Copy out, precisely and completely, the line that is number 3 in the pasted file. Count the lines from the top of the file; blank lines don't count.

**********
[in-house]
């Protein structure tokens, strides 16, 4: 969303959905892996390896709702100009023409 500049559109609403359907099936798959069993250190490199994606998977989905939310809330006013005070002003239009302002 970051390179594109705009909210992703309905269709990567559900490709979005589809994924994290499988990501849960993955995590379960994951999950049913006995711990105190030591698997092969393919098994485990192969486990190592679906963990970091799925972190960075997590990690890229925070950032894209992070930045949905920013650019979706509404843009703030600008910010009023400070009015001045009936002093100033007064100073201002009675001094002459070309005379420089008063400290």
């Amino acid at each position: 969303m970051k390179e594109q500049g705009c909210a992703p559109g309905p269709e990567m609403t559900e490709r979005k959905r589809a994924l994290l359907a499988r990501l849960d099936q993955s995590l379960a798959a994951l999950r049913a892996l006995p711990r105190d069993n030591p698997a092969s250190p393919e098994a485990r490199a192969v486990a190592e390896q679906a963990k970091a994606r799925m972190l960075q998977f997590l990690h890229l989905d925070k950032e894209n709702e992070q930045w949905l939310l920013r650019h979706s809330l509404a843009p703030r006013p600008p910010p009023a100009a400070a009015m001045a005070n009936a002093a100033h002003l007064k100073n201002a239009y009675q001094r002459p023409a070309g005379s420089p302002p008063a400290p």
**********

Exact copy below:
């Amino acid at each position: 969303m970051k390179e594109q500049g705009c909210a992703p559109g309905p269709e990567m609403t559900e490709r979005k959905r589809a994924l994290l359907a499988r990501l849960d099936q993955s995590l379960a798959a994951l999950r049913a892996l006995p711990r105190d069993n030591p698997a092969s250190p393919e098994a485990r490199a192969v486990a190592e390896q679906a963990k970091a994606r799925m972190l960075q998977f997590l990690h890229l989905d925070k950032e894209n709702e992070q930045w949905l939310l920013r650019h979706s809330l509404a843009p703030r006013p600008p910010p009023a100009a400070a009015m001045a005070n009936a002093a100033h002003l007064k100073n201002a239009y009675q001094r002459p023409a070309g005379s420089p302002p008063a400290p």